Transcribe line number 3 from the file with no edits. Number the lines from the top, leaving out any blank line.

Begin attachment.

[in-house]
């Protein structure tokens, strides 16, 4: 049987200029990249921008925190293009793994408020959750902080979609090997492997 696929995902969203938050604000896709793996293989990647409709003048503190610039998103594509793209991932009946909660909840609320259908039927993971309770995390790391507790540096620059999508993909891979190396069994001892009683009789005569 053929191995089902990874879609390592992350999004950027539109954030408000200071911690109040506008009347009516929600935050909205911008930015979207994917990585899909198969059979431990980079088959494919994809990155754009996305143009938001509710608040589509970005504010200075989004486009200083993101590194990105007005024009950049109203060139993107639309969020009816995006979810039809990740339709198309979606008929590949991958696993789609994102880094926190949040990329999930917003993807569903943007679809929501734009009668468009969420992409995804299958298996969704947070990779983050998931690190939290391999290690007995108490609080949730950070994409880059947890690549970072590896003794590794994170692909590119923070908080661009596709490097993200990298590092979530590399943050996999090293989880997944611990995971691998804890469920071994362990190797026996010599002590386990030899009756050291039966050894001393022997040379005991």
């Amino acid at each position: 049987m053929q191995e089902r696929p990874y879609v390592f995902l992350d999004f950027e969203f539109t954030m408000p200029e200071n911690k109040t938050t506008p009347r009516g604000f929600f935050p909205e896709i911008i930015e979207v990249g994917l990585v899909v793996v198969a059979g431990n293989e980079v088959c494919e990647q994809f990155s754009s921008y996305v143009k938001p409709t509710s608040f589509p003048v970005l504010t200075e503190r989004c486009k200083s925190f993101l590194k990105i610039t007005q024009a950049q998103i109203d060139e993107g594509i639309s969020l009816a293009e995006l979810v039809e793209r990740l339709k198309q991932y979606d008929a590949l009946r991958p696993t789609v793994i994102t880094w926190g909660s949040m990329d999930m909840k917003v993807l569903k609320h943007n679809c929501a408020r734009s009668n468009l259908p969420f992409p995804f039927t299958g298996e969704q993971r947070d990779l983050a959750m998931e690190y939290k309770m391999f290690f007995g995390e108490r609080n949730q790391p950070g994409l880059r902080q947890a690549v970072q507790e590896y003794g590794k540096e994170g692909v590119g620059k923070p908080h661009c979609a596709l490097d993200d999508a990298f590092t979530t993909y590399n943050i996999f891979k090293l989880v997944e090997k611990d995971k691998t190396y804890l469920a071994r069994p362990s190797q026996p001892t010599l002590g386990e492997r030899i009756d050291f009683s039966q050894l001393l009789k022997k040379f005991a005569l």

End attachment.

């Amino acid at each position: 049987m053929q191995e089902r696929p990874y879609v390592f995902l992350d999004f950027e969203f539109t954030m408000p200029e200071n911690k109040t938050t506008p009347r009516g604000f929600f935050p909205e896709i911008i930015e979207v990249g994917l990585v899909v793996v198969a059979g431990n293989e980079v088959c494919e990647q994809f990155s754009s921008y996305v143009k938001p409709t509710s608040f589509p003048v970005l504010t200075e503190r989004c486009k200083s925190f993101l590194k990105i610039t007005q024009a950049q998103i109203d060139e993107g594509i639309s969020l009816a293009e995006l979810v039809e793209r990740l339709k198309q991932y979606d008929a590949l009946r991958p696993t789609v793994i994102t880094w926190g909660s949040m990329d999930m909840k917003v993807l569903k609320h943007n679809c929501a408020r734009s009668n468009l259908p969420f992409p995804f039927t299958g298996e969704q993971r947070d990779l983050a959750m998931e690190y939290k309770m391999f290690f007995g995390e108490r609080n949730q790391p950070g994409l880059r902080q947890a690549v970072q507790e590896y003794g590794k540096e994170g692909v590119g620059k923070p908080h661009c979609a596709l490097d993200d999508a990298f590092t979530t993909y590399n943050i996999f891979k090293l989880v997944e090997k611990d995971k691998t190396y804890l469920a071994r069994p362990s190797q026996p001892t010599l002590g386990e492997r030899i009756d050291f009683s039966q050894l001393l009789k022997k040379f005991a005569l």